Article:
[Phycocyanobilin, which is covalently attached to phycocyanin] is readily converted by biliverdin reductase to the bilirubin analogue phycocyanorubin, which appears to share bilirubin’s ability to inhibit NADPH oxidase [NOX] complexes. Arguably, this may largely explain the versatile antioxidant and anti-inflammatory properties of oral spirulina … in rodent studies …
A recent cross-sectional epidemiological study evaluating subjects with [Gilbert Syndrome] has discovered that [Gilbert Syndrome] is associated with a reduced tendency to gain body fat in later life … A reasonable deduction is that chronically elevated free unconjugated bilirubin — and perhaps an upregulation in intracellular bilirubin generation — somehow opposes age-related gain in body fat.
Of related interest is a study showing that intraperitoneal administration of bilirubin — administered daily for 14 days — inhibits weight gain in rats fed a diet high in fats and sugar. Bilirubin injections were also found to prevent deterioration of glucose tolerance …
A credible case can be made that the favorable impact of elevated bilirubin on risk for undesirable weight gain reflects preservation of hypothalamic leptin sensitivity …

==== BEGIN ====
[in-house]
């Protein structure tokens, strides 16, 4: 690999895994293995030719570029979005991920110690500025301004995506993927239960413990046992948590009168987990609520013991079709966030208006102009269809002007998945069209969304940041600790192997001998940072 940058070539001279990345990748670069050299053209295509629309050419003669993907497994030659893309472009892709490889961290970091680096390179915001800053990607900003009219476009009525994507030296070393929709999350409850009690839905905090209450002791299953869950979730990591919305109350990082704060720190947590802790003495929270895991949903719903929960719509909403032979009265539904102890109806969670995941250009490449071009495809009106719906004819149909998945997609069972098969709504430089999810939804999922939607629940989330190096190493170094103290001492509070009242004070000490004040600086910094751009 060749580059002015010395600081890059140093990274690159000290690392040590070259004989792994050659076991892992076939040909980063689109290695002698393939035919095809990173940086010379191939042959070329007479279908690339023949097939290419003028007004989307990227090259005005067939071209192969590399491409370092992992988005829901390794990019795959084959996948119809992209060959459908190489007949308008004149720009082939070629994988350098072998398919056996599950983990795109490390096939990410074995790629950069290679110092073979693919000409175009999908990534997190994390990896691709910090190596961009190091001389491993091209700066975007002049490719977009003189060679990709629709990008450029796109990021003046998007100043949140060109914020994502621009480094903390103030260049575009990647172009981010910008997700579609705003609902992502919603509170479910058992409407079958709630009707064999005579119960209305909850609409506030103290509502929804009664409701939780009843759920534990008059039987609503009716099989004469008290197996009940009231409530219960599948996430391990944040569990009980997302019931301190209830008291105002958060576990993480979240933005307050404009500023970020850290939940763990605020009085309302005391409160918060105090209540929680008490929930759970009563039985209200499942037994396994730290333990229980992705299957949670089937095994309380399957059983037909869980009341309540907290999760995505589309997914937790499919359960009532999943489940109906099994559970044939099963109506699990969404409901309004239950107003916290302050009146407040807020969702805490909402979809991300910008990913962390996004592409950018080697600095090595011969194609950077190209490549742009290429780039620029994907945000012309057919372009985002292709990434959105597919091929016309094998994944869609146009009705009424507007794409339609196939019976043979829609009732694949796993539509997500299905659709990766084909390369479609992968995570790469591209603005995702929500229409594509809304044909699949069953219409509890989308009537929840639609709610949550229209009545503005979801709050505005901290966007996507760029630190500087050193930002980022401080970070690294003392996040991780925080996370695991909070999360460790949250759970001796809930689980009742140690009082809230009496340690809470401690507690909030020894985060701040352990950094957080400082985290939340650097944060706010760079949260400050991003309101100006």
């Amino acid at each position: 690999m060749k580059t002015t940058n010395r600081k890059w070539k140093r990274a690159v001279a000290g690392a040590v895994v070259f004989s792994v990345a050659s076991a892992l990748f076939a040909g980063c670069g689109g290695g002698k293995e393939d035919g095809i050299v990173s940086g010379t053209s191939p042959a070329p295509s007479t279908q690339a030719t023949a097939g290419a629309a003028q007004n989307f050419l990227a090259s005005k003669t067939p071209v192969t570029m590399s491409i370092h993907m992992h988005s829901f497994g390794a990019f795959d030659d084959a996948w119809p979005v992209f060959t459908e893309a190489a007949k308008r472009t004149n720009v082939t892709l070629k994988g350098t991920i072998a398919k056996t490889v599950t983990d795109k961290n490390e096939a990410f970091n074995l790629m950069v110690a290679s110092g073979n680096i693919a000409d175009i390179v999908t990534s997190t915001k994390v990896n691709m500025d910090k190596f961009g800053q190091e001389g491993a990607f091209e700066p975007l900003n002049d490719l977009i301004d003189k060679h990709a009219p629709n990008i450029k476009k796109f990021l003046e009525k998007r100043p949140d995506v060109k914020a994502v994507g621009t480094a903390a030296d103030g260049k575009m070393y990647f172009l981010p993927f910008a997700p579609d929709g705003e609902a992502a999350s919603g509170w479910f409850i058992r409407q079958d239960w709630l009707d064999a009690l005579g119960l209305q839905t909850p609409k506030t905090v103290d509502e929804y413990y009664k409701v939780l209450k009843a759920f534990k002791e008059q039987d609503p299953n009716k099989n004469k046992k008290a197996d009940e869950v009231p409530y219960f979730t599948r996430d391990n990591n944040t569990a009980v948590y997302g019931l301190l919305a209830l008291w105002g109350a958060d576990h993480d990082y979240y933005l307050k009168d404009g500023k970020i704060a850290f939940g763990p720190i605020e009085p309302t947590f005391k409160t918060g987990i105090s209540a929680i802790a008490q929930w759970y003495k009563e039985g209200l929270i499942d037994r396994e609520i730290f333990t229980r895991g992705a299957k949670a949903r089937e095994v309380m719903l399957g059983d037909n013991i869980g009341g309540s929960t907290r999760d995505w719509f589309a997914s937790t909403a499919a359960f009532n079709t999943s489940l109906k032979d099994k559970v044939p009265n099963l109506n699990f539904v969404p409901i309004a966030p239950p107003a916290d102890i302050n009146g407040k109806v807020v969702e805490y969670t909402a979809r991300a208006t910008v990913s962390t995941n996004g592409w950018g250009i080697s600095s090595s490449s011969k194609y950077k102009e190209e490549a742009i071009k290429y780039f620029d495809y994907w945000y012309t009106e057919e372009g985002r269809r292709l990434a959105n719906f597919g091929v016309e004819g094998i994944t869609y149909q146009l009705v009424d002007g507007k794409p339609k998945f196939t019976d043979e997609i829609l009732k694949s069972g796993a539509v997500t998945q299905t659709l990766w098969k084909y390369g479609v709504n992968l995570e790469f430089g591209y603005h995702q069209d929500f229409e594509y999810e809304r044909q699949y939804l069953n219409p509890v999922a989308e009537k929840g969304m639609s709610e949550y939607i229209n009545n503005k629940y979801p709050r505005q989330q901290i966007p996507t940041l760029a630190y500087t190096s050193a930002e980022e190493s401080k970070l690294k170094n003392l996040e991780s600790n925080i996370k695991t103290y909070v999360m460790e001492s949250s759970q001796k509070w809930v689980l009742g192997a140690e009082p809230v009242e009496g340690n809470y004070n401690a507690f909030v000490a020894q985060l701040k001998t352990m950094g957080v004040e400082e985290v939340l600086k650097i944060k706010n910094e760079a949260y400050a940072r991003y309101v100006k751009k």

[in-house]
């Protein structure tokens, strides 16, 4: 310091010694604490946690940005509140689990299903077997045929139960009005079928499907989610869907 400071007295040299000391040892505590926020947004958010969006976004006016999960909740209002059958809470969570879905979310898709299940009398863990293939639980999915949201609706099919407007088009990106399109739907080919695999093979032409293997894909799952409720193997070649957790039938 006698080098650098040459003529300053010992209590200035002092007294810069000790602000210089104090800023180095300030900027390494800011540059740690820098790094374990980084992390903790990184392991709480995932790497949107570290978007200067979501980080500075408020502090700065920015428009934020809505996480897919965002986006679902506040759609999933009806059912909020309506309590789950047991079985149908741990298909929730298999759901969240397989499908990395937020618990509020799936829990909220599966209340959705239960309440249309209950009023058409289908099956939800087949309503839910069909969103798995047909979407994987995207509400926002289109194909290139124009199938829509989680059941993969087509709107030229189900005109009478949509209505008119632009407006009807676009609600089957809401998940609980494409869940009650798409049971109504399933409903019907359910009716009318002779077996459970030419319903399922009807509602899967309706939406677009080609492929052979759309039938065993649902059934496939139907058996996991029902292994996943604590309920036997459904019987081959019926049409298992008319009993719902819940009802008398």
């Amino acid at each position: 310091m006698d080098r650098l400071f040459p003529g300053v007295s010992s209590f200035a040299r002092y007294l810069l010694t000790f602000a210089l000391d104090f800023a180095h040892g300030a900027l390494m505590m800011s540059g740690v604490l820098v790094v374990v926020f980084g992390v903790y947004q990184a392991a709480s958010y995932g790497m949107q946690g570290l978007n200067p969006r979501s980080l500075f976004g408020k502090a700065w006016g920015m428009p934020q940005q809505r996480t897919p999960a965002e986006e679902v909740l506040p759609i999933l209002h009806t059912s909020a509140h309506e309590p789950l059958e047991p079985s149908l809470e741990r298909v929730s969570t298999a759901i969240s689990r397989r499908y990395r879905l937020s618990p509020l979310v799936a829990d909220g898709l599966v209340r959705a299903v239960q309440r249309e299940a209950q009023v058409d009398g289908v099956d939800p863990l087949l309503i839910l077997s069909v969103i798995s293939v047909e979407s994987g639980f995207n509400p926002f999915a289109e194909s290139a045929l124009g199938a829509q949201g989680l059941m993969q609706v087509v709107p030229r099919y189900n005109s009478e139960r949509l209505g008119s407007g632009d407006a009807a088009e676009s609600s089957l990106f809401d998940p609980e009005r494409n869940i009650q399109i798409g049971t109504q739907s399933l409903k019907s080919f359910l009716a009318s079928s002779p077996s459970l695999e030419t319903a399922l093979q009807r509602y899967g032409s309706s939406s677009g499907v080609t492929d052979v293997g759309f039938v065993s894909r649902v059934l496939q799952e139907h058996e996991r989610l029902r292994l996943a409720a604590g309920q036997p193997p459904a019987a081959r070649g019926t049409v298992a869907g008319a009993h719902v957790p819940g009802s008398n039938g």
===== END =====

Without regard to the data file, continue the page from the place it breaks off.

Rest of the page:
Activation of NADPH oxidase [NOX] is a key mediator of proinflammatory microglial activation; hence, elevated bilirubin might be expected to support effective leptin function in the arcuate nucleus, thereby aiding appetite control.
Oxidative stress in adipocytes, stemming largely from NADPH oxidase [NOX] activity, appears to play a key role in the induction of insulin resistance and the skewing of adipokine and cytokine production in hypertrophied adipocytes.
Hence, bilirubin and heme oxygenase activity could be expected to aid maintenance of adipocyte insulin sensitivity. Indeed, plasma levels of unconjugated bilirubin have been found to correlate inversely with risk for metabolic syndrome and diabetes in prospective epidemiological studies, as confirmed in a recent meta-analysis.
In both cross-sectional and prospective studies, higher plasma bilirubin levels are associated with better insulin sensitivity and decreased risk for metabolic syndrome and Type 2 diabetes — independent of BMI … A direct protective effect of bilirubin on adipocyte function may be largely responsible for this phenomenon.”